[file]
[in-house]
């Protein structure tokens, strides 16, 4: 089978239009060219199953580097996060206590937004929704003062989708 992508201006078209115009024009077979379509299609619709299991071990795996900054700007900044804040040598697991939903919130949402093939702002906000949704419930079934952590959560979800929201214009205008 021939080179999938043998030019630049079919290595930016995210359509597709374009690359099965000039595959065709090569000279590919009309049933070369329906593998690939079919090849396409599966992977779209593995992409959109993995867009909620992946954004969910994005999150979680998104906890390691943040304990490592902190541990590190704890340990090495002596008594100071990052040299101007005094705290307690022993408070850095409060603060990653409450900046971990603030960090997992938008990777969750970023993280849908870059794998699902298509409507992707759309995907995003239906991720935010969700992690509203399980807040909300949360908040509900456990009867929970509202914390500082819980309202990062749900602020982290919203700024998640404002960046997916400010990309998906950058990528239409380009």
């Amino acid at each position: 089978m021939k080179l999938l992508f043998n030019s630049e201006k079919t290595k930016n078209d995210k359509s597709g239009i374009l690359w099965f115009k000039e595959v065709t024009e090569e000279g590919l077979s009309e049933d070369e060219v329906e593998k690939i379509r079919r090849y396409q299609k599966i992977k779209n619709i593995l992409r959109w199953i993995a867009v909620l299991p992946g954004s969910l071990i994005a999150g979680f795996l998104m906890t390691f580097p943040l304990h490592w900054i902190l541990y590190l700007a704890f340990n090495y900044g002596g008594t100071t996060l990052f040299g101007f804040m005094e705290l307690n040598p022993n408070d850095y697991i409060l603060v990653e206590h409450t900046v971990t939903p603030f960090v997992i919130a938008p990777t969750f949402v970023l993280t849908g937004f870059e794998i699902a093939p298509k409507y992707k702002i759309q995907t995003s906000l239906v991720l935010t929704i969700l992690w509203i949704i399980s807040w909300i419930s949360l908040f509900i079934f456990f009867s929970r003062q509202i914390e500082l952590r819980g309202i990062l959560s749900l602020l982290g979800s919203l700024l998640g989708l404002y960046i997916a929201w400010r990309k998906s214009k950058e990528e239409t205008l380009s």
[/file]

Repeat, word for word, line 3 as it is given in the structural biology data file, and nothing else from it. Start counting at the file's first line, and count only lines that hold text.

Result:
């Amino acid at each position: 089978m021939k080179l999938l992508f043998n030019s630049e201006k079919t290595k930016n078209d995210k359509s597709g239009i374009l690359w099965f115009k000039e595959v065709t024009e090569e000279g590919l077979s009309e049933d070369e060219v329906e593998k690939i379509r079919r090849y396409q299609k599966i992977k779209n619709i593995l992409r959109w199953i993995a867009v909620l299991p992946g954004s969910l071990i994005a999150g979680f795996l998104m906890t390691f580097p943040l304990h490592w900054i902190l541990y590190l700007a704890f340990n090495y900044g002596g008594t100071t996060l990052f040299g101007f804040m005094e705290l307690n040598p022993n408070d850095y697991i409060l603060v990653e206590h409450t900046v971990t939903p603030f960090v997992i919130a938008p990777t969750f949402v970023l993280t849908g937004f870059e794998i699902a093939p298509k409507y992707k702002i759309q995907t995003s906000l239906v991720l935010t929704i969700l992690w509203i949704i399980s807040w909300i419930s949360l908040f509900i079934f456990f009867s929970r003062q509202i914390e500082l952590r819980g309202i990062l959560s749900l602020l982290g979800s919203l700024l998640g989708l404002y960046i997916a929201w400010r990309k998906s214009k950058e990528e239409t205008l380009s």